• He later demos a drawing tool he has created (admittedly with someone else’s code) and invites a woman to come up to try it.  After she sits back down, he points out that in her doodles she’s drawn a “cock.”
  • Then he decides he wants to give a try at using the tool to draw a “cock” (he loves this word) — and draws a face, then a giant dick (he redraws it three times) that ultimately cums all over the face.
  • A multitude of references to penises and lots of swearing — and also “If you are easily offended, fuck you!”
  • And then, to top it off, a self-made flash movie of an animated woman’s face, positioned as if she’s having sex with you, who gradually orgasms based on the speed of your mouse movement on the page.

How to Encourage or Exclude Women From Your Technology Products and Events

For a while, I didn’t really like Jason Calacanis (he made some comment on Twitter that I replied to comparing “Internet Famous” White guys like himself and Scoble to timeless hip-hop groups like Run DMC and the Beastie Boys… oh, but that’s another blog post) but when I saw in his September 8th, 2009 newsletter, “22 Tips on How to Operate a Trade Show Booth” that he didn’t want to see booth babes at Tech Crunch 50, I made up my mind right then I would attend the next one.

15. Don’t hire booth babes or strippers
=============
Unless you work in the modeling, strip club or porn business, don’t
hire models, strippers or porn stars to work your booth–it’s
insulting to women. Now, that doesn’t mean the folks in your booth
can’t be attractive and well manicured. It just means, have some
taste. At last year’s conference, someone had a bunch of stripper
types in hot pants and absurdly tight t-shirts. It was totally cheap,
cheesy and lame. It’s 2009, people, really.

See, all it takes is just a bit of encouragement to say, “Come In. You are welcome here. We’ve made it nice just for you.”. I now respect @Jason and look forward to going to #tc50 in 2010.

As you know, I dislike DimDim for using sex to sell their webinar software.

I also fault Microsoft for trying to make it cool to surf porn on your laptop and then hide it from your wife.

I was about to make a sad face on Zendesk too but Violet, a sexologist, gave me a new perspective.

Check out HOWTO Encourage Women in Linux written by Valerie Aurora, a Linux kernal developer and consultant who has had a strong voice in LinuxChix and independently raising awareness on why women are missing from open source development projects and how to fix it.

We could also look at this as me “ruining” Wordcamp Boston by ditching out on them at the last minute after I confirmed as a speaker.  I did not change my intentions.  They changed their content and message which I cannot support if that session gets voted in. The weird thing is, I was just discussing it in my live stream and had not truly confirmed I would cancel so that means someone viewing the stream reached out to the organizers.

I had to deal with this when I submitted my entry for John Chow’s contest.  I was offering 500 free hugs for pass to Blogworld but Corree Silvera said she would give good blog for a pass.  I was concerned that her offer would win BUT I got the full access pass!

Once I got to Blogworld, I encountered this again at a party NOT sponsored by Blogworld where there were empty bathtubs with women “making out” with each other. My friend took a photo.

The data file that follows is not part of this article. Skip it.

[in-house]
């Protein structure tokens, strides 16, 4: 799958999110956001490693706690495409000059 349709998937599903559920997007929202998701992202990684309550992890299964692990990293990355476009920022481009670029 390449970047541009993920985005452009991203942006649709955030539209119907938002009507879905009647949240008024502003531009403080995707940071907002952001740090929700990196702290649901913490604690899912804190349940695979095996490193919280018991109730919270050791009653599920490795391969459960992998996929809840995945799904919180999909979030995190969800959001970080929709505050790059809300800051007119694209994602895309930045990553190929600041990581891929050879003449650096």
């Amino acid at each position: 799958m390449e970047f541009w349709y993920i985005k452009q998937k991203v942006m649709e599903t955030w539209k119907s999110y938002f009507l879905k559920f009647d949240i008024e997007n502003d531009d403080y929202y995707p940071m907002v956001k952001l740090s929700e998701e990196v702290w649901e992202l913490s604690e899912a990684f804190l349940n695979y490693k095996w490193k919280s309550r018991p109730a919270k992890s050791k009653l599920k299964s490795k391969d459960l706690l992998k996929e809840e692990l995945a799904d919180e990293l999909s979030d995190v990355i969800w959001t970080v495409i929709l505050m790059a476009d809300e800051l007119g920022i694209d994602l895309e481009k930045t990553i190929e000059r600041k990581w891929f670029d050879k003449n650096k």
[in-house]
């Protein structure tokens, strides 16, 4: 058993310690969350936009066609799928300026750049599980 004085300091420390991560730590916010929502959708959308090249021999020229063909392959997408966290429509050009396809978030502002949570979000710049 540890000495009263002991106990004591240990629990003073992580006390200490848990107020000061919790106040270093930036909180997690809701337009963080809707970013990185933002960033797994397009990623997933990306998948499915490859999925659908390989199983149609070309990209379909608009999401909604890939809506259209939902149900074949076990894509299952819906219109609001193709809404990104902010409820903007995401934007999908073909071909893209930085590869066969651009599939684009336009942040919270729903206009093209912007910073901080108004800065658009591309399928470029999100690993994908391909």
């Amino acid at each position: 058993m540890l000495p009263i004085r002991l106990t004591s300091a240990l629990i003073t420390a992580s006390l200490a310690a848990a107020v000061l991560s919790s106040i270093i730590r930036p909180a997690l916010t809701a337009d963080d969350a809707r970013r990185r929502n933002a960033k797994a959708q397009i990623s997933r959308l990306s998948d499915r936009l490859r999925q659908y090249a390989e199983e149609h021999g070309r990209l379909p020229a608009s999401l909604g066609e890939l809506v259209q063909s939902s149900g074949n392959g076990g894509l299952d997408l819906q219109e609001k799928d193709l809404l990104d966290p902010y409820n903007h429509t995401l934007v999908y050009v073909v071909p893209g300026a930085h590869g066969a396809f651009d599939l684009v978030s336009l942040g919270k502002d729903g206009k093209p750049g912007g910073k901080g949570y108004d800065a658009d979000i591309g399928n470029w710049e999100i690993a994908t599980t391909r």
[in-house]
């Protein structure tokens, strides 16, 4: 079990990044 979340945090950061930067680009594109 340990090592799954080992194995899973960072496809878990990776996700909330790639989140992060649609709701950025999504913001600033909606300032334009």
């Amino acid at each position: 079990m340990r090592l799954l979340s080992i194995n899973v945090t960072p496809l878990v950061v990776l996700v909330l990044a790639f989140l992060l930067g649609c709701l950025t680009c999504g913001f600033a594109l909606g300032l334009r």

Update: I was mistaken about the have no idea now if The party where I saw the “bathtub babes”  Lavo was NOT sponsored by Blogworld according to Blogworld.  Stefanie was told it was according to her comment below.  It was hosted by Joseph Morin (self described internet marketing, evangelist and jetsetter) and Stefanie Michaels of Adventuregirl.com. Both have said they did not know about the ladies in the bathtubs.

Update 2: I called Lavo and they confirmed the “bathtub babes” are employees who work 10pm – 4am, Tuesday through Sunday.

Why should women attending technical conferences have to see this?
Bathtub Women at Blogworld

And if we do, where is our equal opportunity with men in hard hats, lifting bricks or men in business suits taking it all off?

I know there is a special brunch for WordPress Chix the day after the conference.  I read in Amanda’s email that 40% of attendees are women.

Just because a porn star owns her own production company and website, that doesn’t make her “empowered”.

What did I actually say?

I realize now… that I cannot say things in passing at AskAdria.com.

People are listening.

What has usually been a small gathering of technology minded folks and business people looking for help has grown.

I should have talked to the organizers of Wordcamp Boston about my concerns before saying something on the show.  Once I did that, things were out of my hands.

At 00:09:12 into the show, I begin to explain about the submission on how to make screencasts like a porn director and how this is inappropriate and even more so because there are young people attending.  I say it’s going to be a dealbreaker if it’s selected for the final round of sessions, I won’t be attending or presenting at Wordcamp Boston.

At 00:12:41 I describe meeting Laura, Brad’s daughter.  Brad has been a regular viewer at my live show at AskAdria and he wanted his daughter to meet me so she could get her questions answered about what her next steps were in development or programming.

Brad stopped in so I asked him the following question, “Would you feel comfortable sending Laura to a Wordcamp where one of the sessions had to do with pornography?”

I then read off the title and description of the session.

A father should not have to answer this.

I give my answer tomorrow today.

Creative Commons Licensephoto credit: Graham Ballantyne

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This entry was posted in Adventures in Consulting, geek girls, Really Bad Ideas, Sex on the Internet, Status #Fail, The Big Picture on by .

About Adria Richards